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Dan Bortner, Director, Indiana DNR

As I make my daily commute from my south-central Indiana home to Indianapolis, I quite often see wild turkeys walking the fields and woodlines. Back during my years as director of the Division of State Parks, on my trips from property to property, I would also often see these majestic game birds.

I grew up in the same area I live now. Looking back to childhood, I remember seeing wild turkeys as a somewhat rare thrill, and now I know that the reason I routinely see them as an adult involves more than regularly being exposed to a larger portion of our great state.

While turkeys are abundant now, not so long ago they were extirpated (locally extinct), not only in Indiana, but also in many other states. Getting to where we are today with healthy, vibrant populations took a well-coordinated effort that you can read more about in this guide.

Indiana’s restoration started in 1956 when five wild turkeys obtained from Arkansas were released on the large, forested area of Crane Naval Depot in Martin County. As that fledgling population grew, wildlife biologists with the state’s Department of Conservation (the precursor to the DNR), funded through hunter license fees and what’s now called the Pittman-Robertson Wildlife Restoration Act, trapped wild turkeys and transplanted them to new locations throughout Indiana.

The tools and the strategies to restore wild turkeys changed over roughly the next 50 years as biologists learned what worked and what didn’t. In a nutshell, those trap-and-relocate events were repeated numerous times. The amazing results can be seen all over the state, virtually wherever you go.

Good luck in the field, and thanks for all you do for conservation in Indiana.

Dan Bortner
Director, Indiana Department of Natural Resources

Amanda Wuestefeld, Director, Indiana DNR

The transition from winter to spring is a magical time and one of the things I love most about Indiana. Mushroom hunting, garden planting, woodland wildflowers, woodcocks calling in my backyard, and male turkeys gobbling … you can’t beat spring!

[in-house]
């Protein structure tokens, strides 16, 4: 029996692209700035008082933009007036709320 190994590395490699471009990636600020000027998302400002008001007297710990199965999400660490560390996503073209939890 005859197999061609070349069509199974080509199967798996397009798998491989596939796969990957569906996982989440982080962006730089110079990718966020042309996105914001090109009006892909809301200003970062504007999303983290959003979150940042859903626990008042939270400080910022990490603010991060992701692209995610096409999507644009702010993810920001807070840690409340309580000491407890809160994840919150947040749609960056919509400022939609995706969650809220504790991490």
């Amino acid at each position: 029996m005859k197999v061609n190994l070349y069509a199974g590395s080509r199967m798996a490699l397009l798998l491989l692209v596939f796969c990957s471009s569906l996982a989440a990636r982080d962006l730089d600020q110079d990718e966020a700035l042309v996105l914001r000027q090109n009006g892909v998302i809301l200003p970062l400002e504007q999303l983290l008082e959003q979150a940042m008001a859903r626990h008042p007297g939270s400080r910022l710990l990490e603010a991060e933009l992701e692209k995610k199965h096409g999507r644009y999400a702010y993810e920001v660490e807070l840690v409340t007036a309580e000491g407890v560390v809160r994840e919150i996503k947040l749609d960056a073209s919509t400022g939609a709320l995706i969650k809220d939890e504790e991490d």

It is also turkey season! For the last few decades, my husband and I have spent a few days each turkey season pursuing this incredible animal. There are few things more frustrating and more rewarding than chasing turkeys. Being in the woods as a family on a spring morning, watching the sun rise, listening to the birds sing, and hearing that first turkey gobble is an exhilarating experience.

I am not alone in my love of spring turkey season. Every spring, thousands of turkey hunters prepare their gear and practice their calls. Our staff members statewide not only prepare for spring turkey season, but also begin the wildlife and habitat management work that we love to do year-round. Staff conduct prescribed burns, plant sunflower fields, conduct marsh bird surveys, and monitor the populations of species such as the Kirtland’s snake.

It is an honor to work with staff who give tirelessly to our natural resources. Their efforts continue to produce dozens of conservation success stories, such as our turkey restoration efforts described in this year’s feature article. These success stories would not be possible without the support of hunters like you. Thank you for your support in managing our fish and wildlife resources. I wish you all a magical spring and summer!

Amanda Wuestefeld
Director, DNR Fish & Wildlife